I absolutely LOVE Tolkien and LOTR. Whenever I read it, I feel like I live it with all of the characters. I felt that way about the movie of FOTR when I saw it, too. There were some changes (and they annoyed me, I’ll admit), but as many people have pointed out, the spirit of Tolkien and his trilogy was still there.
I did not remotely feel that way about the movie of TTT. I have tried for the past 24 hours to figure out what possessed Peter Jackson to alter completely what was already such an amazing story. As some of the other entries noted, it would almost have been okay if he hadn’t decided to make Faramir practically evil. Tolkien writes Faramir as a noble, honorable man. He was the one who dreamt about the ring (“Seek for the sword that is broken. / In Imladris it dwells,” etc.) many times–but Denethor sent Boromir to the Counsel of Elrond instead–and he HELPED Frodo and Sam, giving them provisions and wishing them good luck. Sure, he was suspicious at first, but the real Faramir would not have taken them to Osgilliath! The real Faramir realized that he could not take the ring. The real Faramir was selfless: he kept the rear guard during the seige of Gondor. I do not understand! Also, it disturbed me that Frodo seemed to summon the Nazgul. And THAT was the reason that Faramir let him and Sam go!?
Elrond and Arwen’s dispute made no sense to me. It was not true to Elrond’s character at all — I feel like he’s still playing Evil Man in the Matrix. In the book he knew he would miss Arwen, but he nevertheless gave her his blessing. Why did he tell Arwen in the movie that if she chose mortality she would live on earth forever? Doesn’t mortality mean that you will die? And then he had a nice heart-to-heart with Galadriel and decided to send the elves to Helm’s Deep. I am utterly confused as to the purpose of all of this. If PJ had stuck to the book, he might have noticed that Rohan wasn’t so drastically outnumbered there, that it was Erkenbrand and not Eomer who came with Gandalf at dawn, and that Gimli did not blow the horn! (I realize I am now into the knit-picky details, but if PJ couldn’t even hold true to the big ones, then I feel no remorse for being perhaps overly “purist.” )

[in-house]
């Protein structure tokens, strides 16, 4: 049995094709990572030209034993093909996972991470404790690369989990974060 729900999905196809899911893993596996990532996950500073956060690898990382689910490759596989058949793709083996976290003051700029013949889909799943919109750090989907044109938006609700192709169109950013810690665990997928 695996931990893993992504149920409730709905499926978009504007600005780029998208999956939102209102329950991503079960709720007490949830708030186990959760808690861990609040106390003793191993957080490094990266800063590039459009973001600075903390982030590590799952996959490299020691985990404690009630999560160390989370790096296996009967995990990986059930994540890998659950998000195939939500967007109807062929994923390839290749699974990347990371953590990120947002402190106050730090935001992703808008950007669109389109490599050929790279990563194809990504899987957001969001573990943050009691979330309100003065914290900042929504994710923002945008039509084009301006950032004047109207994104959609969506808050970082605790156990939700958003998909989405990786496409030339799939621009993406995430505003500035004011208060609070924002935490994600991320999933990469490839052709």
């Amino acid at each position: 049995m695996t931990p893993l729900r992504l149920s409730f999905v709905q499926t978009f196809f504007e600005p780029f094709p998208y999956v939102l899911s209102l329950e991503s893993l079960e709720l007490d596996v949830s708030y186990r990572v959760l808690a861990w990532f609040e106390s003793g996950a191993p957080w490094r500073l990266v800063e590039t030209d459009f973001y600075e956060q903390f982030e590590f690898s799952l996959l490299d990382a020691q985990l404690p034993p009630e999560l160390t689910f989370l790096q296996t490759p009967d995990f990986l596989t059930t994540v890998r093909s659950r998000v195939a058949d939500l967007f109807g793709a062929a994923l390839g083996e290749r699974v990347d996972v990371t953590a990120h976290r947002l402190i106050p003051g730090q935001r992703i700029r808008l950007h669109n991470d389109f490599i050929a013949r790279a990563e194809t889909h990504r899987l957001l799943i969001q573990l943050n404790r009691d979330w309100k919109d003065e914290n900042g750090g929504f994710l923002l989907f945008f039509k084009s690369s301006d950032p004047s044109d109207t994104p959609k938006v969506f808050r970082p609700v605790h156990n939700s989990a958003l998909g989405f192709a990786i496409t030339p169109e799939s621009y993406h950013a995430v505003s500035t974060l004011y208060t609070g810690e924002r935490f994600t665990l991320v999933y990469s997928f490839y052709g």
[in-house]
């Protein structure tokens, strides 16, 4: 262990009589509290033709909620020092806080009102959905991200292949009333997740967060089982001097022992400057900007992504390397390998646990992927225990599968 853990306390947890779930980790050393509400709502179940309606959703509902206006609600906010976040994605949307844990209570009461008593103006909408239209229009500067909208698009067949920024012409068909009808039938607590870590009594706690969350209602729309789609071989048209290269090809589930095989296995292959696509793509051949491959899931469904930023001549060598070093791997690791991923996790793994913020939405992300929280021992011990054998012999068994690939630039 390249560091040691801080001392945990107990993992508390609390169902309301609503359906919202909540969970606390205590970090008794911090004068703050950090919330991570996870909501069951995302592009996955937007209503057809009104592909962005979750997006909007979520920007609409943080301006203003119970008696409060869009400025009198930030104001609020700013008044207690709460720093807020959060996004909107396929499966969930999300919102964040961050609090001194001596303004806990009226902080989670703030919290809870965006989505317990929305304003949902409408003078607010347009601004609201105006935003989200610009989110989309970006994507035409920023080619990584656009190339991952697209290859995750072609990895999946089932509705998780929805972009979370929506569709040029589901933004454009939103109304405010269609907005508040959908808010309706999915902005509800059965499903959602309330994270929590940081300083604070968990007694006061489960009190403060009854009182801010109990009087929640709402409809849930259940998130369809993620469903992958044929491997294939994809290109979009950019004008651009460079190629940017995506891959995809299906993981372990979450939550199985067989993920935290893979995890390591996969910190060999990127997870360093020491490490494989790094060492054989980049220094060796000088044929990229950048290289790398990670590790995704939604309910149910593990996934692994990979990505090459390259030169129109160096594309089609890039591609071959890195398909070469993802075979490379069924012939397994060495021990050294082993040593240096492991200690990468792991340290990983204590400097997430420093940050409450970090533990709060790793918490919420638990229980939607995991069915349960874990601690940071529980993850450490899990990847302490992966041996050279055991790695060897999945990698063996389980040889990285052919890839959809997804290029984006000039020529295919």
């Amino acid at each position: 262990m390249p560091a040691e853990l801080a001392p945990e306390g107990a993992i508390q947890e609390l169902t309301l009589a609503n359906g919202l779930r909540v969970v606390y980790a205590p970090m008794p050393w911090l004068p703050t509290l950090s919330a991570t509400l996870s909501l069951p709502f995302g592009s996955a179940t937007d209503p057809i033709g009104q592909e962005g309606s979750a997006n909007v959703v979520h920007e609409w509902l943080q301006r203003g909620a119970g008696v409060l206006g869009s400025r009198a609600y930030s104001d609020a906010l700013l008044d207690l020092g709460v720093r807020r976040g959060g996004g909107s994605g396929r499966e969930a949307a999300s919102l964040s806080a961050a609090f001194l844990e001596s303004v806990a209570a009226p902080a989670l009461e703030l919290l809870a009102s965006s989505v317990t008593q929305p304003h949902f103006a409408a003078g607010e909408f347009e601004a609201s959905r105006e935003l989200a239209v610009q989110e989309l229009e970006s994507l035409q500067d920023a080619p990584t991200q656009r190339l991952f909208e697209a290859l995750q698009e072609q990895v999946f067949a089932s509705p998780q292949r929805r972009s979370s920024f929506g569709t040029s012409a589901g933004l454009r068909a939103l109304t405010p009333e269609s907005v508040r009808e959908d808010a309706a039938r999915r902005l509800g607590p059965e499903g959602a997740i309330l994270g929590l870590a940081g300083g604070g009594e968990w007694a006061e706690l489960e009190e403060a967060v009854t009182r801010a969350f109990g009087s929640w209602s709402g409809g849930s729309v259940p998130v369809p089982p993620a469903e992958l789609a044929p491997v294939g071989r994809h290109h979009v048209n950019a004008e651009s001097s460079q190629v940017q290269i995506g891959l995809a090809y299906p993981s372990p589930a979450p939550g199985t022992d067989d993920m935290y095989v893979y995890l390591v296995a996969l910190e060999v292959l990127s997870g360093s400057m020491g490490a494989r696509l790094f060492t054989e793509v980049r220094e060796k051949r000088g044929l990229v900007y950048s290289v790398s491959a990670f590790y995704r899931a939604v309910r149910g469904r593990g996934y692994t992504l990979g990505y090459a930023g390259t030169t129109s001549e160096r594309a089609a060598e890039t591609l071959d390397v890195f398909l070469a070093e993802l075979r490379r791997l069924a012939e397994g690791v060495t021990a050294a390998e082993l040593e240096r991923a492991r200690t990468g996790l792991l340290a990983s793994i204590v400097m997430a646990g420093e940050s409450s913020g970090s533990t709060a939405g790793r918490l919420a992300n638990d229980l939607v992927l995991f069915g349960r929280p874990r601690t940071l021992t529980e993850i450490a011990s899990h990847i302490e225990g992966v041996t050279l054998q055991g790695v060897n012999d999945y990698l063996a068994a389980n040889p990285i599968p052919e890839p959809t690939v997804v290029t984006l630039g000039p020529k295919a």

Aragorn falling in the water was a bit much. And then he imagined that his horse was Arwen?? (Where did the horse come from, anyway?)
Many other people have pointed out problems with Theoden, and I support these observations. He became far too young, but he wasn’t brave. After rereading “Helm’s Deep,” I noted how much he sincerely wanted to fight beside his people. But in the movie he dispaired almost at once. The exhorcism was uncalled for; I loved the moment in the book when Aragorn took Theoden outside to see all his kingdom before him–that made his transformation much more believable.
Treebeard may not be hasty, but he is intelligent. Realistically, as well, Pippin would not have been able to think quickly enough to trick him. And where were the Huorns at Helm’s Deep?
In my perfect world, PJ would not have changed the book at all. I understand that the movie cannot duplicate the book, but it distresses and angers me that the movie of TTT did not honor Tolkien’s work at all. In fact, I would say it entirely botched it. I have read LOTR about 5 times (and plan to read it many more). I saw FOTR in theaters about seven times. I now own it and have since watched it over and over. I plan to buy the special edition. But I NEVER want to see TTT again!